Future of windrow clearing in Aurora to be decided by July: Council

Aurora residents hoping to apply for windrow snow removal for the winter ahead will find out in July whether it will be a go for another season.

At the last Council meeting, lawmakers received further information on the results of the Town’s recent Windrow Pilot Program, which was approved by lawmakers in 2023.

Since the start of the spring, the future of the program has been up for debate, with some Councillors and residents alike questioning both its cost and efficacy, given the few snow removal days Aurora faced in the winter of 2023-24.

At the beginning of April, Council asked staff for further information, including potential alternatives on service delivery. This information came forward last week from Luigi Colangelo, Aurora’s Manager of Public Works, outlining how staff hires brought on to implement both the program and deliver on parks programs fared.

The report, as directed, also touched upon public feedback received during the pilot project.

“Staff considered methods of collecting feedback with a participant satisfaction survey, but most applicants did not include an email address for a digital follow-up,” said Colangelo in his report. “Additionally, phone call questionnaires while contemplated are a costly exercise in terms of administrative use of staff time.”

Data provided by the Town’s Communications Department, however, shed a light on their own outreach, how many people saw their content, and online clicks and comments.

“The following note was received from Town Communications staff in summary of the windrow program received feedback: ‘Winter weather typically brings an onslaught of negative comments on the Town’s social media posts, but the comments on our windrow posts were overwhelmingly positive. It is also rare for residents to give kudos to the Town on social media, but the comments on our windrow posts did just that,’” Colangelo reported.

“As noted in the last report, of the 1,100 participants, on average we received ten complaints per event. This represents less than one per cent of participants suggesting they were unhappy with the service deliver. Of the less than one per cent, many comments inquired about service delivery time, forwarded to operations staff prior to the service being completed. On average, service delivery took 4.5 hours to complete utilizing six seasonal staff and three additional full-time staff, with the exception of the significant snow event which was completed in under seven hours despite the service standard becoming null and void.”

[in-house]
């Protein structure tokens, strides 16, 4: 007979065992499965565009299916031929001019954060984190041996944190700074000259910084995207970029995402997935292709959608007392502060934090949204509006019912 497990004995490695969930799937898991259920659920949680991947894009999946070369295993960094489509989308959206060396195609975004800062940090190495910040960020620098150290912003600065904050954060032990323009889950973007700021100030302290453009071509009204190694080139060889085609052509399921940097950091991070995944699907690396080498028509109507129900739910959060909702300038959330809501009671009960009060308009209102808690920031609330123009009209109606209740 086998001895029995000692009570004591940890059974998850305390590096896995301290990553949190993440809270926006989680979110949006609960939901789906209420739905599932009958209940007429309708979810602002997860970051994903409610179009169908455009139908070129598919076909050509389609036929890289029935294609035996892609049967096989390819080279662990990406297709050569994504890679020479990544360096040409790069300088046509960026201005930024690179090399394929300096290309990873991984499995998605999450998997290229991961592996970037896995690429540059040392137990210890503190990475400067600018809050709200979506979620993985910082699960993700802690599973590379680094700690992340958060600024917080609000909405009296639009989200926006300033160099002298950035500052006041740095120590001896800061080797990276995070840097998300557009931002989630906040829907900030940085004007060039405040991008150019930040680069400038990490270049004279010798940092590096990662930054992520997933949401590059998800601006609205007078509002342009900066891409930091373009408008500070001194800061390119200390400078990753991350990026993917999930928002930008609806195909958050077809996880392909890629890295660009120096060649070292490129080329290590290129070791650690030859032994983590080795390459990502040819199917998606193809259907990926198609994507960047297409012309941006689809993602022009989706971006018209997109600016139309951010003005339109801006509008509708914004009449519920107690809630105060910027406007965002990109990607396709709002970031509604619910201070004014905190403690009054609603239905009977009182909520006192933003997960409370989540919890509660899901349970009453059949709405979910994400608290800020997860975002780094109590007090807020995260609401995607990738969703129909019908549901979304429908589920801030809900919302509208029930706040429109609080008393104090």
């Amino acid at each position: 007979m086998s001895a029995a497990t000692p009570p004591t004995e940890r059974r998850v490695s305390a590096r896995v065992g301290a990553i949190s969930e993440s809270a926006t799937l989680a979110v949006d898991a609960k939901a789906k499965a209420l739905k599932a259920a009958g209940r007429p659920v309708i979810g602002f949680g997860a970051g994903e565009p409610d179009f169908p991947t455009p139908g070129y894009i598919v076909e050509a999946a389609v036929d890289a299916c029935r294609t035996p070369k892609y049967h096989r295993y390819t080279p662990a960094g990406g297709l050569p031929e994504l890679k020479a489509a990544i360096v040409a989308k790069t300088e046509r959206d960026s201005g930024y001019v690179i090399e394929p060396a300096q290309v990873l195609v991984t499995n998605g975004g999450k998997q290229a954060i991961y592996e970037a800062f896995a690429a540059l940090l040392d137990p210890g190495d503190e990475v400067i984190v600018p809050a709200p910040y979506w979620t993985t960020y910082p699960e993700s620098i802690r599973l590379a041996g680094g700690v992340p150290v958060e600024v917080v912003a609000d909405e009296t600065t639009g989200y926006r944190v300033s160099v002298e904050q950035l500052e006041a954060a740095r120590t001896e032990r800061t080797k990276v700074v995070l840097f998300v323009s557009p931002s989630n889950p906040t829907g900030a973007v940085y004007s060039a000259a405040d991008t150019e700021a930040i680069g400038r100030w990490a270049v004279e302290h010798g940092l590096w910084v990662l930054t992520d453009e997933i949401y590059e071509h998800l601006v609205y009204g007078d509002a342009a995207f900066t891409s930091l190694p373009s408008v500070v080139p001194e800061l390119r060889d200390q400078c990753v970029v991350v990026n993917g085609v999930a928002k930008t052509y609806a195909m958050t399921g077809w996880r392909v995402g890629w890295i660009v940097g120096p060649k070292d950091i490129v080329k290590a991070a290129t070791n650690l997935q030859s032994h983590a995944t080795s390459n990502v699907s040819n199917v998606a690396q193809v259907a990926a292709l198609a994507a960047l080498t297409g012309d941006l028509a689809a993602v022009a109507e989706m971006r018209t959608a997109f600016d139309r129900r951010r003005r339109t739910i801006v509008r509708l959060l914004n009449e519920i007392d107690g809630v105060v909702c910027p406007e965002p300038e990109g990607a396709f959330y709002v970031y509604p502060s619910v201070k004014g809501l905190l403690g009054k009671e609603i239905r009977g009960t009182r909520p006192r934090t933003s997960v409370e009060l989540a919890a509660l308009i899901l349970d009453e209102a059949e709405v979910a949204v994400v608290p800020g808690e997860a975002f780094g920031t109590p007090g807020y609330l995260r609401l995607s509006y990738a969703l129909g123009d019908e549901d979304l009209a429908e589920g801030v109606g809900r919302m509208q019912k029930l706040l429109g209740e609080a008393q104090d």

With this new information, staff continue to recommend continuing with the pilot for the upcoming winter to “better gauge” the financial impact of a more conventional winter snow season. They have also left the door open to a user-pay model, such as one implemented in Burlington of $100 per resident dwelling, but Colangelo notes the cost to deliver the program in Aurora per address was in the neighbourhood of $227.

During Council discussion, Ward 1 Councillor Ron Weese said many of his outstanding questions were answered in the further report but said he was “not convinced” enough work had been done “to be able to discriminate between what we have done in the past and what we would like to do in the future in order to make this pilot something that we can do full time.”

“I believe we want to do this for our seniors and those people who are disabled in the community,” he said. “I would really like some effort put into alternatives and ways to reduce the cost but keep the service available to those people. “The other thing that has come to my attention a number of times is that the eligibility criteria may have been subverted in a number of ways because we hear of 65-year-olds who have an able-bodied person living with them and so I think that the notion of fairness and equity to our seniors and to those people who are disabled need to be resolved a little bit better than it has before. I don’t know if it can be perfectly done, and I know we have done a lot of work in trying to make the eligibility right, but I think that is another thing we ought to consider besides looking at alternate methods of delivery.”

Similar to Councillor Weese, Ward 3 Councillor Wendy Gaertner said the eligibility needed to be “tightened up.”

“We did get an email from a resident and one of the things she was talking about was one neighbour signed up – I imagine they were townhouses or rowhouses signed up for the windrow program and we ended up clearing both driveways,” she said. “There are things that need to be tightened up, so I like the referral back to Town staff.”

Council unanimously voted for send the matter back to staff to address outstanding concerns for a further report in July.

Brock Weir, Local Journalism Initiative Reporter, The Auroran

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